Roxanne Makasdjian is Executive Director of The Genocide Education Project, a non-profit organization that assists educators and students in teaching and learning about genocide, particularly the Armenian Genocide. Makasdjian is also UC Berkeley’s Director of Broadcast Communications.

Melinda McCrary is Executive Director of the Richmond History Museum. Prior to her work in museums she spent five years in cultural resources management, with a special interest in the East Bay’s Native American experience.

Jim McGarry has been a Holocaust educator since 1992 and teaches Religious Studies at Mercy High School in San Francisco. He is founder of The Helen and Joe Farkas Center for the Study of the Holocaust in Catholic Schools.

Raymond O’Connor teaches a class called Justice, and coordinates the Service Program at Stuart Hall High School, Schools of the Sacred Heart in San Francisco.

Bob Parker has been an educator for 24 years, and is currently in his 17th year at Moreau Catholic High School in Hayward. He has been teaching Holocaust and Genocide Studies since 2000.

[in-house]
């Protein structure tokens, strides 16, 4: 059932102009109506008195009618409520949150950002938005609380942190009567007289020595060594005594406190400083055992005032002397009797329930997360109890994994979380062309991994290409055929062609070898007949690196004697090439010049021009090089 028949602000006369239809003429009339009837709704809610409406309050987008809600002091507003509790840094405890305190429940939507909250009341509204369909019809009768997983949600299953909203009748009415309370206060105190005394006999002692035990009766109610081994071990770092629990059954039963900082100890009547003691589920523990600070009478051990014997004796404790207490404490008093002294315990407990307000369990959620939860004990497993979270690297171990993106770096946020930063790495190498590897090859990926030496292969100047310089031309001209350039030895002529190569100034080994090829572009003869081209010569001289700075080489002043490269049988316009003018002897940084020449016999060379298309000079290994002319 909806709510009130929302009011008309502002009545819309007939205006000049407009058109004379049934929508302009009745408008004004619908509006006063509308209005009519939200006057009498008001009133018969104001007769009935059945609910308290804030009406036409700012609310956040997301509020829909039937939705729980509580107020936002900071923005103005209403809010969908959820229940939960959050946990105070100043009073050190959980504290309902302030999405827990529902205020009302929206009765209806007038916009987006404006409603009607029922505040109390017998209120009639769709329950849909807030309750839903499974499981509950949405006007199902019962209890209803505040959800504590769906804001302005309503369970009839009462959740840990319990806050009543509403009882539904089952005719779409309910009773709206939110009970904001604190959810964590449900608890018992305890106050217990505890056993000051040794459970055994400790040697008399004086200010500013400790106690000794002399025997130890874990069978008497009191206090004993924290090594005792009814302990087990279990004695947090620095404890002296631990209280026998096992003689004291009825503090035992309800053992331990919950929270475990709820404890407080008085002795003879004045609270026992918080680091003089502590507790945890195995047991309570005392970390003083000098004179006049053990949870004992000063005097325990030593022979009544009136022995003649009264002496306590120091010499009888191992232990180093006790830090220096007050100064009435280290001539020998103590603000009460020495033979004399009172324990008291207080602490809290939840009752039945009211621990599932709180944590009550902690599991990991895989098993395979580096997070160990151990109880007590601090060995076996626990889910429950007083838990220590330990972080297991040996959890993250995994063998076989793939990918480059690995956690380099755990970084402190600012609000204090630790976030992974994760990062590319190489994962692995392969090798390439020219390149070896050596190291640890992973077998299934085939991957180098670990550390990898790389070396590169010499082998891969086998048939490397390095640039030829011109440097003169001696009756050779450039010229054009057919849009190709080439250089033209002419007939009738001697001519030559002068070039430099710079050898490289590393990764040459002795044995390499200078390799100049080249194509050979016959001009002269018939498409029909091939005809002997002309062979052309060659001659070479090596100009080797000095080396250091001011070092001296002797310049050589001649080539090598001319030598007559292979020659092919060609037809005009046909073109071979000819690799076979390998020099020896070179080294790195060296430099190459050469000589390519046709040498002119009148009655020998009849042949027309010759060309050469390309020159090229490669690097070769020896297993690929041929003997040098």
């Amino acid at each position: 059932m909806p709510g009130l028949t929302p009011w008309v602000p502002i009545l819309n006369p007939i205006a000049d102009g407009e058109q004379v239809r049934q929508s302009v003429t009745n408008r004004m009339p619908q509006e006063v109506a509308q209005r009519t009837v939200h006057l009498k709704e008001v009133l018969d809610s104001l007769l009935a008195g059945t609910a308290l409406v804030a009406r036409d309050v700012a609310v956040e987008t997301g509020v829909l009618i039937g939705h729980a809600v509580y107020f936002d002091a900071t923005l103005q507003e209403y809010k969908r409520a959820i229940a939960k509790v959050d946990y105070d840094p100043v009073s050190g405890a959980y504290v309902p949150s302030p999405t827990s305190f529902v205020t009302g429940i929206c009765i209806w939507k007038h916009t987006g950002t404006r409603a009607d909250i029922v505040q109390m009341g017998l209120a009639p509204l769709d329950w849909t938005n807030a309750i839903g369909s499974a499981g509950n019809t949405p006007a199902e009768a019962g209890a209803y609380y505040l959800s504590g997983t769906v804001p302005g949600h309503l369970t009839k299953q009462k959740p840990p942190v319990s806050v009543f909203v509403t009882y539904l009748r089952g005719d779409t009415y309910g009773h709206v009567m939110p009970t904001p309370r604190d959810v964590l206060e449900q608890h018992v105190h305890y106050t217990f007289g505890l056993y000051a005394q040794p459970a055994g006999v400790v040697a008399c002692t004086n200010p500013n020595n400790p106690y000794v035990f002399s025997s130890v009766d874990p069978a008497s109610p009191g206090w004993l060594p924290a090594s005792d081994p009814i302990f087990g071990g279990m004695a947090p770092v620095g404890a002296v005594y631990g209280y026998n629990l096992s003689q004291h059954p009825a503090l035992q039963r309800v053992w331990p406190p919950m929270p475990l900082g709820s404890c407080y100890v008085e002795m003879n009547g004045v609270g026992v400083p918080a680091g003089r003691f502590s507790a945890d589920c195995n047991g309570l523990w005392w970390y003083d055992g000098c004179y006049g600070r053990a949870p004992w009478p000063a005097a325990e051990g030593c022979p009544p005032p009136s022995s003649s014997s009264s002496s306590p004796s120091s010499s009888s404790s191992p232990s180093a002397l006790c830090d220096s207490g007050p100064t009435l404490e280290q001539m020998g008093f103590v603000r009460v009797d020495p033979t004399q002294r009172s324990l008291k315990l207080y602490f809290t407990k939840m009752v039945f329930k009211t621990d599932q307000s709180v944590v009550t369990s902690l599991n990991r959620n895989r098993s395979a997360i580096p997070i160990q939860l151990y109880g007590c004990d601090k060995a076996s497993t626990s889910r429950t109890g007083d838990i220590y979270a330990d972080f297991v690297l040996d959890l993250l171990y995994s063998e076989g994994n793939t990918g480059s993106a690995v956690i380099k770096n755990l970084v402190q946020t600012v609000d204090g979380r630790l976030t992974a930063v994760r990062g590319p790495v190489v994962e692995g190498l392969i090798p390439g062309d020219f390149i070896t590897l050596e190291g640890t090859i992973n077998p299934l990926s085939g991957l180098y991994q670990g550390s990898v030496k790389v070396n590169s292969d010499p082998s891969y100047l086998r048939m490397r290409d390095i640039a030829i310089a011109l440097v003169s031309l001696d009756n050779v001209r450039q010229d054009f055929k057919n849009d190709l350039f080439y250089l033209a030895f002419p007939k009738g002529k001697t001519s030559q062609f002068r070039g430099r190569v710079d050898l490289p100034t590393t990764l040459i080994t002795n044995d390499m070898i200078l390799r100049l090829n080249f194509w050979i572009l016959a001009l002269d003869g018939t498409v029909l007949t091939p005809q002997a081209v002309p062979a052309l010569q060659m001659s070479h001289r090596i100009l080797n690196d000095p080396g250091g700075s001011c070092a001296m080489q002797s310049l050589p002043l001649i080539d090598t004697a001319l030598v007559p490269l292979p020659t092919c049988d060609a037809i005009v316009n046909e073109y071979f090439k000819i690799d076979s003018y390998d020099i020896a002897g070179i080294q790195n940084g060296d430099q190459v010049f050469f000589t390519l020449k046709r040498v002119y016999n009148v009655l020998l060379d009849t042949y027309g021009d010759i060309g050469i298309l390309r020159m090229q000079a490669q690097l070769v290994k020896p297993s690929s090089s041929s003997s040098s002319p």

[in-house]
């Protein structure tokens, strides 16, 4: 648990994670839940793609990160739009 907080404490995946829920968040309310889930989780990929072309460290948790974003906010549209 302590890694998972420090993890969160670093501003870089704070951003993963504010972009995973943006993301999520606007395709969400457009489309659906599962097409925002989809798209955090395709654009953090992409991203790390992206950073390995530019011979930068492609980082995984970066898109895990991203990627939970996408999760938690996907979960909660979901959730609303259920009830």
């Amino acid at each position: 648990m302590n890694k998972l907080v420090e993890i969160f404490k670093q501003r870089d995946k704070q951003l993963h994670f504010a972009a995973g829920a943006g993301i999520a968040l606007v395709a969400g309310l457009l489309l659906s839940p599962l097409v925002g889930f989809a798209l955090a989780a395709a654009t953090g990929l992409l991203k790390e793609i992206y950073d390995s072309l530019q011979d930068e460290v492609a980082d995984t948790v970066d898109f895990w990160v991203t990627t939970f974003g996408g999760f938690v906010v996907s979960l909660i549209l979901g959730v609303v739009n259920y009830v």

Frank Perez teaches world history and Mexican-American history at San Benito High School in Hollister, where he has developed and implemented curriculum on both past and present genocides. His op-eds and letters to the editor on genocide and genocide denial have been published in several publications including the New York Times.

Aaron Peterer is a project manager in the Educational Projects Department of the Anne Frank House in Amsterdam, Holland. His primary focus is working with the traveling exhibitions Anne Frank – A History for Today and Let Me Be Myself – The Life Story of Anne Frank.

Jacqueline Regev is the Education Director, Central-Pacific Region of the Anti-Defamation League and a former classroom teacher and teacher educator with years of experience creating safe spaces for challenging conversations. Jacqueline’s work with the No Place for Hate® initiative engages schools in community building workshops to disrupt bias and bullying.